Circumstances continued to change and my sister’s effort bore fruit, transforming the adversities of life into pleasures.  She traveled across the nation and the world with her son, who was scaling one peak of success after another. Life’s happiness, so-called, was now hers. The sense of duty and love of the son, the daughter and the daughter-in-law was exemplary. But instead of resting on her laurels, her feet remained rooted to the ground – with the help of that detachment of hers.  When I see my sister, now eighty-six, stand erect, I wonder whence she got her life-affirming nature, what juices enriched the soil on which this tree grew? From a sister who wrote letters in her pearl-like handwriting,  was the first to wish on every family member’s birthday, had a treasure trove of interesting talk that could not end for nights together, I do not recall hearing a single memory of those lonely nights and exhausting days. When, as she was recuperating from a recent major surgery and from a painful illness of five years, I saw pleasure win over pain in her beaming face, I could not help but ask her: “How have you been able to bear all of this pain?”. She was momentarily lost in the past, and then replied, “I am contented today. My grandmother [her mother’s mother and my father’s mother] used to say when I was a child, ’This girl will be able to endure all pain. She will never be unhappy.’  I think I have been able to live up to her faith, with God’s grace. I have never formed strong likes or dislikes. I can quickly decipher ways to be at peace under all circumstances.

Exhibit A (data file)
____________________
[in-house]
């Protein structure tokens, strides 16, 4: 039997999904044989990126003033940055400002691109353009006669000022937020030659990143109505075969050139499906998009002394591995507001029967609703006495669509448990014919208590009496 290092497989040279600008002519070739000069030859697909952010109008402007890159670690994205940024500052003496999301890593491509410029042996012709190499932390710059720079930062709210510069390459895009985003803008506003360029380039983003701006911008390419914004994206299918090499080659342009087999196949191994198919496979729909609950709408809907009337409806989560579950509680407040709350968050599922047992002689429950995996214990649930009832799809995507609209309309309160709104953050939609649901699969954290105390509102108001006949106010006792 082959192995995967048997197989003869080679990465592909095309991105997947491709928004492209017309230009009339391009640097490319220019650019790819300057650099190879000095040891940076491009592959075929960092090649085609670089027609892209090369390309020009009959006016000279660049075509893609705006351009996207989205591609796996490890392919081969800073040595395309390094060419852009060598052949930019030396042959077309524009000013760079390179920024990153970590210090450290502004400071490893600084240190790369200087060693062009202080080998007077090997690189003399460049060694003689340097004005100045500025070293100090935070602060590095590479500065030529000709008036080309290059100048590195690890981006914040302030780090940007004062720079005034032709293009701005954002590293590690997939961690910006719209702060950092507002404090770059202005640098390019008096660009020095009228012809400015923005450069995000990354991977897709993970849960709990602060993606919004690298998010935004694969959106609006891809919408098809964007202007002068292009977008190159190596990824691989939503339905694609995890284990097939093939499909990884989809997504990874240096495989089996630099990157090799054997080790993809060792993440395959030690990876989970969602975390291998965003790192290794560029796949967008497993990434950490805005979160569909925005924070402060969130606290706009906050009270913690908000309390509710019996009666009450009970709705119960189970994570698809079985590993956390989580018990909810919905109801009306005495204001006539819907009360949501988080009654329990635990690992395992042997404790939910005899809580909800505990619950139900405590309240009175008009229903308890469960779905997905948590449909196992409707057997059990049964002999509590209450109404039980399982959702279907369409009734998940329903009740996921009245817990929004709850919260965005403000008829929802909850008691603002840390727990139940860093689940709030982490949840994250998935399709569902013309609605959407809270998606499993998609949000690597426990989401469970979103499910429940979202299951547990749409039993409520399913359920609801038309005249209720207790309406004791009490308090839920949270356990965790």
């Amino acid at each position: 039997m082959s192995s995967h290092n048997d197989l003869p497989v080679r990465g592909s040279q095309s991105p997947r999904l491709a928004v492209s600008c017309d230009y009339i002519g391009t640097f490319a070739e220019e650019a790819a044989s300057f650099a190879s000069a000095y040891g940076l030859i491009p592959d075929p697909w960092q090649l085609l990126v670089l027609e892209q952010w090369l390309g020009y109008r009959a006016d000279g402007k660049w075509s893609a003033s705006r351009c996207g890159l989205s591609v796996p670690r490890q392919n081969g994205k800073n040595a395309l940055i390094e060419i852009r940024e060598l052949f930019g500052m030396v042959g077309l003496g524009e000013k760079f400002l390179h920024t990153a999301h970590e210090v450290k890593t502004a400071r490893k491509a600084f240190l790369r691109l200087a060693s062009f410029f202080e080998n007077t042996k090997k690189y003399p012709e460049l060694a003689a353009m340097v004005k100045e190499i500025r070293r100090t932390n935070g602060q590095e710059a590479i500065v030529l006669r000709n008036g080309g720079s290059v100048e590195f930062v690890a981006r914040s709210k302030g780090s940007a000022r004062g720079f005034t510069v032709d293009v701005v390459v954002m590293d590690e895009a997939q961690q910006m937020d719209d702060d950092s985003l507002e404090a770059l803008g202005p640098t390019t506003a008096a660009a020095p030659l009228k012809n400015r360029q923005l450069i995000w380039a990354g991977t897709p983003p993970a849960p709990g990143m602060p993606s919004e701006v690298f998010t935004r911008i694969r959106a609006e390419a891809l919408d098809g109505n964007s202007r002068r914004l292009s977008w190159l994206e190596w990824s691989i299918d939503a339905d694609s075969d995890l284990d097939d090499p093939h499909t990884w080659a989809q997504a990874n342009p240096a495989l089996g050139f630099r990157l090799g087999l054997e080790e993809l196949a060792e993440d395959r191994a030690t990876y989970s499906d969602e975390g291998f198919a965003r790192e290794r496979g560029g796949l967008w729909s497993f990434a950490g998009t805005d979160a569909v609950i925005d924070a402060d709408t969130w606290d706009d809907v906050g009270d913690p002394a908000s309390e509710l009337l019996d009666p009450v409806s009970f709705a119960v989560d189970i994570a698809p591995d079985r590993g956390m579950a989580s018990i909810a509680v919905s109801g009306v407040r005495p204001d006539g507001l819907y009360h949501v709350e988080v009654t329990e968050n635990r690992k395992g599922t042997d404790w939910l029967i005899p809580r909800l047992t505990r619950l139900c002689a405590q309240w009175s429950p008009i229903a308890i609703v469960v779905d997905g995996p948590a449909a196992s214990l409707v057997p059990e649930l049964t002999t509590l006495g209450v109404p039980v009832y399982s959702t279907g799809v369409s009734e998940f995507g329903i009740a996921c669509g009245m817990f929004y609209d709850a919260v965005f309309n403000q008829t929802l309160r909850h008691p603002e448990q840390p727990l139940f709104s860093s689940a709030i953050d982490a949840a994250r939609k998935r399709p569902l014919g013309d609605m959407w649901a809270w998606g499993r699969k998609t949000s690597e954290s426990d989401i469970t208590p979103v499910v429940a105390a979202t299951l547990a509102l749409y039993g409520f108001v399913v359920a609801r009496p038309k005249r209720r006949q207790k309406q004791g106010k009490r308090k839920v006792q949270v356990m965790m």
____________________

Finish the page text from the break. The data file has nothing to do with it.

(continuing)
My sister has played several roles in our lives: mother to her children; sister-in law; my sister; loving teacher to her students; house-owner to someone and neighbor to others – but all roles have been enacted with equal all-encompassing élan.

When someone asks me today, alluding to the above, “Is Kunjalataben your sister?” and in response to my affirmative reply, I  see on their faces the feeling that I have received a better bargain from nature, this relationship of mine seems like a festival of life to me.

[Pages: 197; Price Rs.80/-, Publisher: Gurjar Prakashan, Opp. Ratanapole Junction, Gandhi Road, Ahmedabad 380001; Phone: +91-79 22144663; E-mail: goorjar@yahho.com]

URL to article: http://www.readgujarati.com/2011/08/04/hodi-tejtarape/

  • Translated by: Ashok Vaishnav
  •         Edited by: Tadatmya Vaishnav <tavaishnav@gmail.com>